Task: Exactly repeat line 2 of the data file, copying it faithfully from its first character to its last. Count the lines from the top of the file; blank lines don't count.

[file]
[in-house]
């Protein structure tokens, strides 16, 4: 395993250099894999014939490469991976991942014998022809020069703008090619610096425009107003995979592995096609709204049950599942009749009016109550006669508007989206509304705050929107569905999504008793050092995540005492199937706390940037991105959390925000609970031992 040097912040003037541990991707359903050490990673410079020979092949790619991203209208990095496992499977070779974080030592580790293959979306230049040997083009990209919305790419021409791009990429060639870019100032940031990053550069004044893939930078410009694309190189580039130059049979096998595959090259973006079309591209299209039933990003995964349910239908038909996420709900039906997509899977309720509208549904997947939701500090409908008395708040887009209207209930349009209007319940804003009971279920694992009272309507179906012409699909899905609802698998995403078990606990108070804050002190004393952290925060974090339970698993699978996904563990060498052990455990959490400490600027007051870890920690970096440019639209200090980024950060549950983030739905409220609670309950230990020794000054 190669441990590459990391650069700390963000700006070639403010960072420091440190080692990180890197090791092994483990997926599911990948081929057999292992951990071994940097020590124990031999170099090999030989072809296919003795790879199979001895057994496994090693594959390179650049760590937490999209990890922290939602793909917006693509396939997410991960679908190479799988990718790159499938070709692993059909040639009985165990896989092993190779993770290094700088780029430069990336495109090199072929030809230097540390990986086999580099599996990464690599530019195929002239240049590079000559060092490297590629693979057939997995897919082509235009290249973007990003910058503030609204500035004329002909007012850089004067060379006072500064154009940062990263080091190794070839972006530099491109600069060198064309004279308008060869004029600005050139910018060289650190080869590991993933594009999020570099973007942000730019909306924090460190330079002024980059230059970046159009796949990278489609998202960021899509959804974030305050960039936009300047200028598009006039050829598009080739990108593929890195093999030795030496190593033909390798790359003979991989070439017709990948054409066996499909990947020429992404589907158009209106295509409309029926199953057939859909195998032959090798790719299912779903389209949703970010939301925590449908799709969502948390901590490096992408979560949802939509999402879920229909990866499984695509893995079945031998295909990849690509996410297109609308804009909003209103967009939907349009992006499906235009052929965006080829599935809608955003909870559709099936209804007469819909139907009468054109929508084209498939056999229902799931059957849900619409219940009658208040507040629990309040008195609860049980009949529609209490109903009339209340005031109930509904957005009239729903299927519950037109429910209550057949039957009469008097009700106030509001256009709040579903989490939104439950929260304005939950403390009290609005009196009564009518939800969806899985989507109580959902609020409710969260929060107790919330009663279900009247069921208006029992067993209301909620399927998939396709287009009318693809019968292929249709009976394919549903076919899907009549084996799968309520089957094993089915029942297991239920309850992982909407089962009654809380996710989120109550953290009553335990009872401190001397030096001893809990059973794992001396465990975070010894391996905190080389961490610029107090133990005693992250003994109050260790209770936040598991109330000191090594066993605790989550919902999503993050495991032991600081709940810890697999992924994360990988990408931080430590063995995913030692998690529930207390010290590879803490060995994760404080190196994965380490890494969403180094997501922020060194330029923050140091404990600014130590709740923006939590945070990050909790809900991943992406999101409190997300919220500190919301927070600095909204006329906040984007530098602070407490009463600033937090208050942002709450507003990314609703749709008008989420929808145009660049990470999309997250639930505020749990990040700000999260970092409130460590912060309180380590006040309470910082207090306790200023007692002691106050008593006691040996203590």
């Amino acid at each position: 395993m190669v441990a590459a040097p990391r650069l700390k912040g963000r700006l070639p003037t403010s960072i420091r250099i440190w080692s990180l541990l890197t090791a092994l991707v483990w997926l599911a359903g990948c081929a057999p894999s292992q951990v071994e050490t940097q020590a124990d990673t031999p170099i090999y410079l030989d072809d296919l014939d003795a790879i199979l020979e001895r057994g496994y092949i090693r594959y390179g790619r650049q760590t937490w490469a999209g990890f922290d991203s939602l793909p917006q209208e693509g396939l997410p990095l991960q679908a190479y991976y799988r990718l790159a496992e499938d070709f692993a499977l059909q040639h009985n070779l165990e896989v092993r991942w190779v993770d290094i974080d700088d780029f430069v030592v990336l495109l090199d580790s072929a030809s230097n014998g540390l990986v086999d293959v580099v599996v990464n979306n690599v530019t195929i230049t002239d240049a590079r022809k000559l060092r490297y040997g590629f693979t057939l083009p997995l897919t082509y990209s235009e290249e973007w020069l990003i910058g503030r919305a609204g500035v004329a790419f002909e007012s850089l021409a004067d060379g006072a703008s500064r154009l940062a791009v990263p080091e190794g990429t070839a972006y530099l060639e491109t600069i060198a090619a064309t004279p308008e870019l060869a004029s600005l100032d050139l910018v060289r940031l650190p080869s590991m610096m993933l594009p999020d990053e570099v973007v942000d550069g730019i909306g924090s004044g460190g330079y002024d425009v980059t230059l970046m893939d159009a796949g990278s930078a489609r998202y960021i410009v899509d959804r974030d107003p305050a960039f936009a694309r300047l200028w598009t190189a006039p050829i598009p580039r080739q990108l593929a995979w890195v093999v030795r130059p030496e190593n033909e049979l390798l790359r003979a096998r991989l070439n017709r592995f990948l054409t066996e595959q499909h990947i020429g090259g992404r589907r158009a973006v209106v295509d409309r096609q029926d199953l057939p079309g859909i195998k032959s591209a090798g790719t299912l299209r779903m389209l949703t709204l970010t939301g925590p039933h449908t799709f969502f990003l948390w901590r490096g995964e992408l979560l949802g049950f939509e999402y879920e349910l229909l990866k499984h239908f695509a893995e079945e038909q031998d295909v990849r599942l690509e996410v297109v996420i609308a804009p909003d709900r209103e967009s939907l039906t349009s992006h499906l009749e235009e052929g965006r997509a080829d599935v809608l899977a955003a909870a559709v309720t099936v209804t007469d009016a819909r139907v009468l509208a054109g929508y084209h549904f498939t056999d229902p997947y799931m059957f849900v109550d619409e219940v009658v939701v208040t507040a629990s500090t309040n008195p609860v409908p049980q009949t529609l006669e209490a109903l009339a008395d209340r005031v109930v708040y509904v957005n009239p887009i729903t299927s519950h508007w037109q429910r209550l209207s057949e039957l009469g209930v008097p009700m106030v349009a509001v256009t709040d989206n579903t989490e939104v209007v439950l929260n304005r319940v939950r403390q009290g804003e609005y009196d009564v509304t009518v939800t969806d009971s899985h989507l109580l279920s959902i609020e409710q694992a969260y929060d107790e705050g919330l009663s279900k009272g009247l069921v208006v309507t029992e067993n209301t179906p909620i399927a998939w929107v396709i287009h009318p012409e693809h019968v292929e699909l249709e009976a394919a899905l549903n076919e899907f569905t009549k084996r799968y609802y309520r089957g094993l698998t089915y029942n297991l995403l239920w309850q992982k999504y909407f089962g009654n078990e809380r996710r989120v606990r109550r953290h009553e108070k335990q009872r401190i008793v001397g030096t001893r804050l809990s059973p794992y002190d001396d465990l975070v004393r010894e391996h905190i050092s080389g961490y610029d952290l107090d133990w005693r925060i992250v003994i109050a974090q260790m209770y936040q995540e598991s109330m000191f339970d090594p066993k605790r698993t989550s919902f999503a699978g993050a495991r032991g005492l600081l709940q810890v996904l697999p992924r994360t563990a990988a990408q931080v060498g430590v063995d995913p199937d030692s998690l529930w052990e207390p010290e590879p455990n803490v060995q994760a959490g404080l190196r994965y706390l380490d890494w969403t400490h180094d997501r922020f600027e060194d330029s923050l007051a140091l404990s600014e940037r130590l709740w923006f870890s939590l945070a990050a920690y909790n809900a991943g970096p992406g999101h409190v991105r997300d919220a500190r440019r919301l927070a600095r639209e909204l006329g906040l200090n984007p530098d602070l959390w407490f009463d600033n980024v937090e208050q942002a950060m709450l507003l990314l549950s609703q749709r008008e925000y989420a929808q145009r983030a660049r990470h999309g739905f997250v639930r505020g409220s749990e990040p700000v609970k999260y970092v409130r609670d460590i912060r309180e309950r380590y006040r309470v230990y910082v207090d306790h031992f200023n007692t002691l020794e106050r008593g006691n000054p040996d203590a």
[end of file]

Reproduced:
């Protein structure tokens, strides 16, 4: 395993250099894999014939490469991976991942014998022809020069703008090619610096425009107003995979592995096609709204049950599942009749009016109550006669508007989206509304705050929107569905999504008793050092995540005492199937706390940037991105959390925000609970031992 040097912040003037541990991707359903050490990673410079020979092949790619991203209208990095496992499977070779974080030592580790293959979306230049040997083009990209919305790419021409791009990429060639870019100032940031990053550069004044893939930078410009694309190189580039130059049979096998595959090259973006079309591209299209039933990003995964349910239908038909996420709900039906997509899977309720509208549904997947939701500090409908008395708040887009209207209930349009209007319940804003009971279920694992009272309507179906012409699909899905609802698998995403078990606990108070804050002190004393952290925060974090339970698993699978996904563990060498052990455990959490400490600027007051870890920690970096440019639209200090980024950060549950983030739905409220609670309950230990020794000054 190669441990590459990391650069700390963000700006070639403010960072420091440190080692990180890197090791092994483990997926599911990948081929057999292992951990071994940097020590124990031999170099090999030989072809296919003795790879199979001895057994496994090693594959390179650049760590937490999209990890922290939602793909917006693509396939997410991960679908190479799988990718790159499938070709692993059909040639009985165990896989092993190779993770290094700088780029430069990336495109090199072929030809230097540390990986086999580099599996990464690599530019195929002239240049590079000559060092490297590629693979057939997995897919082509235009290249973007990003910058503030609204500035004329002909007012850089004067060379006072500064154009940062990263080091190794070839972006530099491109600069060198064309004279308008060869004029600005050139910018060289650190080869590991993933594009999020570099973007942000730019909306924090460190330079002024980059230059970046159009796949990278489609998202960021899509959804974030305050960039936009300047200028598009006039050829598009080739990108593929890195093999030795030496190593033909390798790359003979991989070439017709990948054409066996499909990947020429992404589907158009209106295509409309029926199953057939859909195998032959090798790719299912779903389209949703970010939301925590449908799709969502948390901590490096992408979560949802939509999402879920229909990866499984695509893995079945031998295909990849690509996410297109609308804009909003209103967009939907349009992006499906235009052929965006080829599935809608955003909870559709099936209804007469819909139907009468054109929508084209498939056999229902799931059957849900619409219940009658208040507040629990309040008195609860049980009949529609209490109903009339209340005031109930509904957005009239729903299927519950037109429910209550057949039957009469008097009700106030509001256009709040579903989490939104439950929260304005939950403390009290609005009196009564009518939800969806899985989507109580959902609020409710969260929060107790919330009663279900009247069921208006029992067993209301909620399927998939396709287009009318693809019968292929249709009976394919549903076919899907009549084996799968309520089957094993089915029942297991239920309850992982909407089962009654809380996710989120109550953290009553335990009872401190001397030096001893809990059973794992001396465990975070010894391996905190080389961490610029107090133990005693992250003994109050260790209770936040598991109330000191090594066993605790989550919902999503993050495991032991600081709940810890697999992924994360990988990408931080430590063995995913030692998690529930207390010290590879803490060995994760404080190196994965380490890494969403180094997501922020060194330029923050140091404990600014130590709740923006939590945070990050909790809900991943992406999101409190997300919220500190919301927070600095909204006329906040984007530098602070407490009463600033937090208050942002709450507003990314609703749709008008989420929808145009660049990470999309997250639930505020749990990040700000999260970092409130460590912060309180380590006040309470910082207090306790200023007692002691106050008593006691040996203590």